The Sweetheart of the Song Tra Bong

1894 Words8 Pages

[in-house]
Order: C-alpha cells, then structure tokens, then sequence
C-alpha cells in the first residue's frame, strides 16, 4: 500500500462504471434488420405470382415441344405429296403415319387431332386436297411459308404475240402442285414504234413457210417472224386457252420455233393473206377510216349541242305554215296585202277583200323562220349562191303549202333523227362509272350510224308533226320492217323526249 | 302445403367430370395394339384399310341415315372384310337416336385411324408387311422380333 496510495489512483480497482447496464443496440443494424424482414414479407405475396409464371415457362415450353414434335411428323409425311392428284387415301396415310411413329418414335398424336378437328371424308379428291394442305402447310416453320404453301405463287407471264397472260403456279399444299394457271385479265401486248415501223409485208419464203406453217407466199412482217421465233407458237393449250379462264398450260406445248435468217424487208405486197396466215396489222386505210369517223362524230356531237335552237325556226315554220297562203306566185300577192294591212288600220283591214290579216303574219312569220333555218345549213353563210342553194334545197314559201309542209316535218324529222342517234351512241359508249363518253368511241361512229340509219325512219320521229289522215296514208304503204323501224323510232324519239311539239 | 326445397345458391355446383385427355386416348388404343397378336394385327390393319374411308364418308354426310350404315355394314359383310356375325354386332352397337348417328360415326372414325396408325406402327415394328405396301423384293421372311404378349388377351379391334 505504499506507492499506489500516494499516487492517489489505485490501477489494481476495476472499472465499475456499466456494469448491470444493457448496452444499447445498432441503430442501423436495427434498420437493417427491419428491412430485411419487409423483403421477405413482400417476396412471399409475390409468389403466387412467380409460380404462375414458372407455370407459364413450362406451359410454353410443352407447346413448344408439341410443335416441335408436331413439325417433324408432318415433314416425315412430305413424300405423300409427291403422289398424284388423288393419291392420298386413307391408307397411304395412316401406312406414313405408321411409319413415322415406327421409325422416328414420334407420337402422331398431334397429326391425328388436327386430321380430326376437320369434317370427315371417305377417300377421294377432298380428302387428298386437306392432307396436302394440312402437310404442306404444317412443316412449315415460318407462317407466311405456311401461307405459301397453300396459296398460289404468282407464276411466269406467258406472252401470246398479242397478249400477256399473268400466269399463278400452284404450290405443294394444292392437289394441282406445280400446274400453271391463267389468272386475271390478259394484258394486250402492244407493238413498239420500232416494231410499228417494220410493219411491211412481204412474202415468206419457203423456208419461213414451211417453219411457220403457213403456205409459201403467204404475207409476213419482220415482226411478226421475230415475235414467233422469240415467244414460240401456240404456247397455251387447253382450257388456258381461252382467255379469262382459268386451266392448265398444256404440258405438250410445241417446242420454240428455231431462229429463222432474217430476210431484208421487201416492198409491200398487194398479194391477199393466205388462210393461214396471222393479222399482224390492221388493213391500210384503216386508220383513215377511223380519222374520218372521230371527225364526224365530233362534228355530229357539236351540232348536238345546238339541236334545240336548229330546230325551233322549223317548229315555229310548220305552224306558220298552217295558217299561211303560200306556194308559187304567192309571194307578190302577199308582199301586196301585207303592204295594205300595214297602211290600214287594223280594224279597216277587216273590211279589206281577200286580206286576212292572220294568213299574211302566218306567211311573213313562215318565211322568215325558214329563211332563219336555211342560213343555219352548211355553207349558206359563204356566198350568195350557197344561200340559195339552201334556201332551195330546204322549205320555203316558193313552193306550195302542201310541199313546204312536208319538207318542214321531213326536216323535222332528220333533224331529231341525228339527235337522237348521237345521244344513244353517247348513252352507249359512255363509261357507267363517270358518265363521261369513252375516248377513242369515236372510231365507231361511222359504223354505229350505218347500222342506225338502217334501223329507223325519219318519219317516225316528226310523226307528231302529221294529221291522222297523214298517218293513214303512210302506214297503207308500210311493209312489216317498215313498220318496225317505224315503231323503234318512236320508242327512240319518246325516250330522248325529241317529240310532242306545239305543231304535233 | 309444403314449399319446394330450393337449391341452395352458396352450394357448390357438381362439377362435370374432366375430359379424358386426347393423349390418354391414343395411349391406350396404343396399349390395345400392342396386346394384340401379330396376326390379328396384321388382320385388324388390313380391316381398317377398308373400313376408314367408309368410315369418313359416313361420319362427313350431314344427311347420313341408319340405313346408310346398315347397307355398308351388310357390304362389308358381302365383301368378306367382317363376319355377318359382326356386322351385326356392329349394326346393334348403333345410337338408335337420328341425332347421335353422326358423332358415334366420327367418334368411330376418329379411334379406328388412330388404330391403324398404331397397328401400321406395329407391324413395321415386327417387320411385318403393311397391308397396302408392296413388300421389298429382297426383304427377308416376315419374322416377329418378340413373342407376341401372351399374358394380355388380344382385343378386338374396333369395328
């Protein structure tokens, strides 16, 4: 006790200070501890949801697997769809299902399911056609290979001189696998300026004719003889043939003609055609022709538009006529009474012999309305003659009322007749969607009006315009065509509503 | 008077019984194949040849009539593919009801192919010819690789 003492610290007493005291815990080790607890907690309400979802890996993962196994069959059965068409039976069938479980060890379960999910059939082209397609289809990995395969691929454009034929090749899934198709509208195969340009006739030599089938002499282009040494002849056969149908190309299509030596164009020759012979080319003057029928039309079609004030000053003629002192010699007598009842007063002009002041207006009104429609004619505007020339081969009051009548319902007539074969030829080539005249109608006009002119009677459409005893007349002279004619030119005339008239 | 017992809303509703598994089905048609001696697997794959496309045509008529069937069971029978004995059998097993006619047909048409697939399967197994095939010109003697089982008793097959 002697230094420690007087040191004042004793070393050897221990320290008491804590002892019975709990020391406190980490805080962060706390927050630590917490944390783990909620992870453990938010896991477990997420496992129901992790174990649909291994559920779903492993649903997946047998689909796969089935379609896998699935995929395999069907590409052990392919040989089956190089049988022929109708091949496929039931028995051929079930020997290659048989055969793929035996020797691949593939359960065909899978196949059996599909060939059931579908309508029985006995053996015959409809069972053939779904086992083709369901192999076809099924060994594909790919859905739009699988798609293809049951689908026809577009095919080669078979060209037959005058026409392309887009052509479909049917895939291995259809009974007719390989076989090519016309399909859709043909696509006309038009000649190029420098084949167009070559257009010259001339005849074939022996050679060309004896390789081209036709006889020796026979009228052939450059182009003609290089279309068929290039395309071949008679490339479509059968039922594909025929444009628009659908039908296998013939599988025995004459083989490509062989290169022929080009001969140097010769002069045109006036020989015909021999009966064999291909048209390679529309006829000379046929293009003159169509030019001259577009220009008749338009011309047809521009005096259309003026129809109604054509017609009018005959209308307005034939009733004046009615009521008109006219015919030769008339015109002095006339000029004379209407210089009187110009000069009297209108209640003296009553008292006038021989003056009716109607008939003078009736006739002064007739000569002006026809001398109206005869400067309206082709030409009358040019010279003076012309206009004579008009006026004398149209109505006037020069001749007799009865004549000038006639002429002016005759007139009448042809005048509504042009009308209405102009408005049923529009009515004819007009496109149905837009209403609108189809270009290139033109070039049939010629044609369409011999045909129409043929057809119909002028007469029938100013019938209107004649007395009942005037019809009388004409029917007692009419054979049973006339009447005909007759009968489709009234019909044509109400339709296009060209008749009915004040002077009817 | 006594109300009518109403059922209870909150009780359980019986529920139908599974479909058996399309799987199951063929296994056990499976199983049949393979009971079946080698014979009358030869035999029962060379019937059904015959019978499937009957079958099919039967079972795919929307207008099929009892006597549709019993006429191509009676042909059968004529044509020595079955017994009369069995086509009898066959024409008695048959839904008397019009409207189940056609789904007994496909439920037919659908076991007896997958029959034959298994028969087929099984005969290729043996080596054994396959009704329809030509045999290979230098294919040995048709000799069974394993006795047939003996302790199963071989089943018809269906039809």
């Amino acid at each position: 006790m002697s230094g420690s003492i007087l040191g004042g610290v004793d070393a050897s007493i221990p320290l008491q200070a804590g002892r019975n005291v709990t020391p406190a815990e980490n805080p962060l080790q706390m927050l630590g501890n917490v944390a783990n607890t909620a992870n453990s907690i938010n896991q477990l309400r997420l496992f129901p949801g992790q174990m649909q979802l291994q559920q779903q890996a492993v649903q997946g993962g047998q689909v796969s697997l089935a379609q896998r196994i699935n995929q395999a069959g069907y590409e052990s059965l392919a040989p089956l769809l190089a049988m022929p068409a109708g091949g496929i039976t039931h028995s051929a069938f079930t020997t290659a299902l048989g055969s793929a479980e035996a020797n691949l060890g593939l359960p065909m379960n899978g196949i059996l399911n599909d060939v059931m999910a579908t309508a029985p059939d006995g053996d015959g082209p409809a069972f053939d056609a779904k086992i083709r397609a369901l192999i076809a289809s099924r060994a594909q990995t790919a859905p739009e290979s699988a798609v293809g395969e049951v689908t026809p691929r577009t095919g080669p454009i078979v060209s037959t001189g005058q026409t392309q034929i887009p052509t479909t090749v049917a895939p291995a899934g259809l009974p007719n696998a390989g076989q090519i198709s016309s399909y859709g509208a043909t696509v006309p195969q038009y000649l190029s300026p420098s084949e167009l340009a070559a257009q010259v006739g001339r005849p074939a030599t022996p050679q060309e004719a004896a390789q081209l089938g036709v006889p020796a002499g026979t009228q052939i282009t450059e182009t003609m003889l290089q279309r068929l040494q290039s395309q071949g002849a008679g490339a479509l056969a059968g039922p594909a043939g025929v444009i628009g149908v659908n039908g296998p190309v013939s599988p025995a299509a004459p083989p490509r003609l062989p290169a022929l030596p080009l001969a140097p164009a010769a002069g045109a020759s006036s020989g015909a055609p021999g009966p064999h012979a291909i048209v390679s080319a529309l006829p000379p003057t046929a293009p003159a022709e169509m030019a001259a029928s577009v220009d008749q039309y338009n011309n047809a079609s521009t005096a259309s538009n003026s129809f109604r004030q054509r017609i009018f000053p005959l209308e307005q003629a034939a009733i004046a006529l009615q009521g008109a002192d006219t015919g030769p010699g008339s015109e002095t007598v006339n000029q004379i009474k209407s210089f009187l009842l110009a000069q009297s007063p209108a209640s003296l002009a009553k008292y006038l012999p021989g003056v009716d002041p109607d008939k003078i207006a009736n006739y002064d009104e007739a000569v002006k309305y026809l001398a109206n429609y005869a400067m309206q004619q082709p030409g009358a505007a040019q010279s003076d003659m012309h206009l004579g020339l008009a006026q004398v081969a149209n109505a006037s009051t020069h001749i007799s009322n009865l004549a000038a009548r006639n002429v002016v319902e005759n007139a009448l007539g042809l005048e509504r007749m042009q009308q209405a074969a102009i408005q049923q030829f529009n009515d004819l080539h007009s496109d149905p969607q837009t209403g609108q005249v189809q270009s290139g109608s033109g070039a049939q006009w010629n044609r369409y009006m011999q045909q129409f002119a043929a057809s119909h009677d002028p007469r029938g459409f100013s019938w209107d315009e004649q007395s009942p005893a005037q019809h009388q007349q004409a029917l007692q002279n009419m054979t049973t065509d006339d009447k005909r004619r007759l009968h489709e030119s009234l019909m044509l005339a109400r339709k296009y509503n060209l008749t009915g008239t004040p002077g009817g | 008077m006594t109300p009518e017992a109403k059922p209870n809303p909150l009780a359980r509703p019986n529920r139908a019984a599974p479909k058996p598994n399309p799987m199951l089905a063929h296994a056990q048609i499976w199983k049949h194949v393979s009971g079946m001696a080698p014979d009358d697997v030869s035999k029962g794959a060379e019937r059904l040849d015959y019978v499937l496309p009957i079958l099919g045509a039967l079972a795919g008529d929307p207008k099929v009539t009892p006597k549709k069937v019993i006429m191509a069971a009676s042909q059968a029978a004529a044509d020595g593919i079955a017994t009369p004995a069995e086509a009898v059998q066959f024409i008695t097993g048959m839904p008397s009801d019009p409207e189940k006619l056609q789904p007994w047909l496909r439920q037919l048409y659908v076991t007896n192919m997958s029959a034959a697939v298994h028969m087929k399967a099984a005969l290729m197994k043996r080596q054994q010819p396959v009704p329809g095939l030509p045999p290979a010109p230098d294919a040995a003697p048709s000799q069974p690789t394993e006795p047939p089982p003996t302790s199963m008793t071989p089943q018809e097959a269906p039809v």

“And then one morning, all alone, Mary Anne walked off into the mountains and did not come back” (110). Tim O’Brien’s short story “The Sweetheart of the Song Tra Bong” presents an all-American girl who has been held back by social and behavioral norms – grasping for an identity she has been deprived the ability to develop. The water of the Song Tra Bong removes Mary Anne’s former notion of being as she, “stopped for a swim” (92). With her roles being erased Mary Anne becomes obsessed with the land and mystery of Vietnam and is allowed to discover herself. Through the lenses of Mark Fossie and the men in the Alpha Company, Mary Anne becomes an animal and is completely unrecognizable by the end of the story. Mary Anne, however, states she is happy and self-aware. The men of the Alpha Company argue for virtue in that Mary Anne was “gone” (107) and that what she was becoming “was dangerous… ready for the kill” (112). They did not want to accept a woman becoming something different from what women always were. In “How Tell to a True War Story” we are told that a true war story “does not instruct, nor encourage virtue, nor suggest models of proper human behavior” (65). Mary Anne did not truly become ‘dark’, because to her this is not a story about war; this is a story about a woman attempting to overcome gender roles and the inability of men to accept it. When Mary Anne begins interacting with the land and the material culture of war we are introduced to her curious nature. She would “listen carefully” (91) and was intrigued by the land and its mystery. Vietnam was like Elroy Berdahl to her in the beginning in that it did not speak, it did not judge, it was simply there. Vietnam saved Mary Anne’s life. Like Elroy, “[Vietnam] was the t... ... middle of paper ... ...eauty, law into anarchy, civility into savagery… the only certainty is overwhelming ambiguity” (78). According to story truth Mary Anne gave into darkness and became cold, but story truth does not matter. The absolute truth is much more dark and sad than that. Mary Anne struggled to define herself in a place that gave her the opportunity. Fossie’s stubbornness and inability to accept Mary Anne’s journey, however, led to her being consumed by ambiguous darkness. Is the final truth for Mary Anne similar to Curt Lemon’s? If “[a] thing [can] happen and be a total lie; [and] another thing may not happen and be truer than the truth” (80), then maybe the final truth for Mary Anne was that she really did “know exactly who [she was]” (106). The ending of Mary Anne’s story could have been beautiful and civil to her, but ugly and chaotic to you, and that was her liberation.
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